The Office of Inspector General (OIG) recently issued an advisory opinion in response to a hospital’s request to determine if their arrangement with attending physicians violated the Federal anti-kickback statute. The arrangement in question allows the hospital’s employed nurse practitioners to perform services traditionally performed by a patient’s attending physician.
After review, the OIG concluded that while the arrangement constitutes remuneration, or the transfer of anything of value, which is prohibited under the Federal anti-kickback statute, the OIG will not impose administrative sanctions due to the minimal risk of fraud and abuse present in this specific circumstance. This is a departure from the OIG’s usual stance in restricting arrangements that involve remuneration between a hospital and its referring physicians.
Services + Tasks Performed by Nurse Practitioners vs. Physicians
The hospital uses its employed nurse practitioners to provide certain care services to patients of participating physicians who are inpatients or in observation status in two designated general care units. The participating physicians are mostly primary care physicians and neither unit is a surgery or a specialty care unit.
The nurse practitioners perform a wide range of tasks, some of which the physician would normally perform. Those tasks include:
- Promptly initiating plans of care through existing protocols
- Implementing applicable care protocols established by the hospital
- Making rounds on assigned units
- Responding to laboratory or imaging studies including arranging prompt follow-up and addressing abnormal results, as needed
- Addressing rapid changes in patient condition
- Addressing concerns of, educating, and supporting patients and their families
- Coaching, educating, and supporting other nurses on the unit
- Overseeing and supporting quality improvement projects
- Discharge planning
Using nurse practitioners to provide these services allows patients to be evaluated quickly and efficiently resulting in more timely diagnosis and treatment. Physicians are still required to round daily on their patients and must maintain accountability for the patient. In addition, the physician cannot bill for the nurse practitioners’ services. The hospital does not provide remuneration for these services to the treating physicians, and it does not separately bill any payor for the nurse practitioners’ services.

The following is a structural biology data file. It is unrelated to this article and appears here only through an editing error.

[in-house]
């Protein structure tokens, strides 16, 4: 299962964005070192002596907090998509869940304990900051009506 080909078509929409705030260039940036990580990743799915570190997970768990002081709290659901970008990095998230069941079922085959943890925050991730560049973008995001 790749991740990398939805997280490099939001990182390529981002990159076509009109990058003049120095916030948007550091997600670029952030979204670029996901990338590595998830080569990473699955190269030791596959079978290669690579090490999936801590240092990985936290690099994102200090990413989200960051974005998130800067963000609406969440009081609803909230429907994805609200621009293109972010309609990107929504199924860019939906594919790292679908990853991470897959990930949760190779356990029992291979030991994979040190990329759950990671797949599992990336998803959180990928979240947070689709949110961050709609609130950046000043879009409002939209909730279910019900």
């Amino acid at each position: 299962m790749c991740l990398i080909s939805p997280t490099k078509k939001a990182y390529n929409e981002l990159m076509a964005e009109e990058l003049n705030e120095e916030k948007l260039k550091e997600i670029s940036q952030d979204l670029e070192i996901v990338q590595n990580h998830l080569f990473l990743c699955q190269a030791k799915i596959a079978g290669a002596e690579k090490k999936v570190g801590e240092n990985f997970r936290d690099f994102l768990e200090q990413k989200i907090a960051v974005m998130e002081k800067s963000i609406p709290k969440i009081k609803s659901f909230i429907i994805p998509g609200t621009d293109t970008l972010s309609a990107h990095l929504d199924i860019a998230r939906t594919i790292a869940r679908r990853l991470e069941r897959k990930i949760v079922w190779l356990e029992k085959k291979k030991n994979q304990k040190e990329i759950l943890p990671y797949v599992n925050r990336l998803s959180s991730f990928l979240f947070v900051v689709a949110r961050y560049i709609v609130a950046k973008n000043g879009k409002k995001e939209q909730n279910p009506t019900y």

Legal Analysis by the OIG
The OIG found minimal risk of fraud and abuse based on the following factors:
- The arrangement is predominantly restricted to primary care physicians and is limited to two general care units (not a surgical or specialty unit). Additionally, the hospital offers nurse practitioner services to all physicians with privileges at the hospital and does not target specific referring physicians. Lastly, the hospital does not contemplate a physician’s volume or value of referrals when offering the arrangement.
- The arrangement has safeguards that lower the risk of fraud and abuse, including that nurse practitioners are in communication with physicians while the physicians still round daily and remain responsible for his/her patient. Additional safeguards include stipulations that the hospital cannot make payments or agreements to induce or reward referrals from the physicians and the physicians cannot bill for the work performed by the nurse practitioners. The OIG noted this proposed arrangement is distinguishable from suspect arrangements where a physician can bill payors, including federal healthcare programs, for services performed by a nurse practitioner at no cost to the physician.
- The arrangement is likely to increase the level of patient care without increasing costs to Federal healthcare programs since the hospital does not bill for the nurse practitioners’ services, even when the services would be separately reimbursable.
This favorable advisory opinion, which may only be relied on by the entity requesting the opinion, is a departure from the OIG’s usual approach in restricting arrangements that involve remuneration from a hospital to its referring physicians. While the advisory opinion addresses enforcement under the Federal anti-kickback statute, it does not speak to compliance with the Stark Law or other statutes and regulations. A hospital looking to implement a similar arrangement should ensure the arrangement complies with the Stark Law, mitigates the potential for fraud and abuse and does not violate any other laws or regulations.
- OIG Advisory Opinion 20-22: https://oig.hhs.gov/documents/root/1045/sfa-telefraud.pdf
- CMS Laws Against Health Care Fraud Fact Sheet: https://www.cms.gov/files/document/overviewfwalawsagainstfactsheet072616pdf
Contact one of our revenue cycle experts today if your organization needs support preparing for or implementing these changes.
These materials are for general informational purposes only. These materials do not, and are not intended to, constitute legal or compliance advice, and you should not act or refrain from acting based on any information provided in these materials. Neither Ensemble Health Partners, nor any of its employees, are your lawyers. Please consult with your own legal counsel or compliance professional regarding specific legal or compliance questions you have.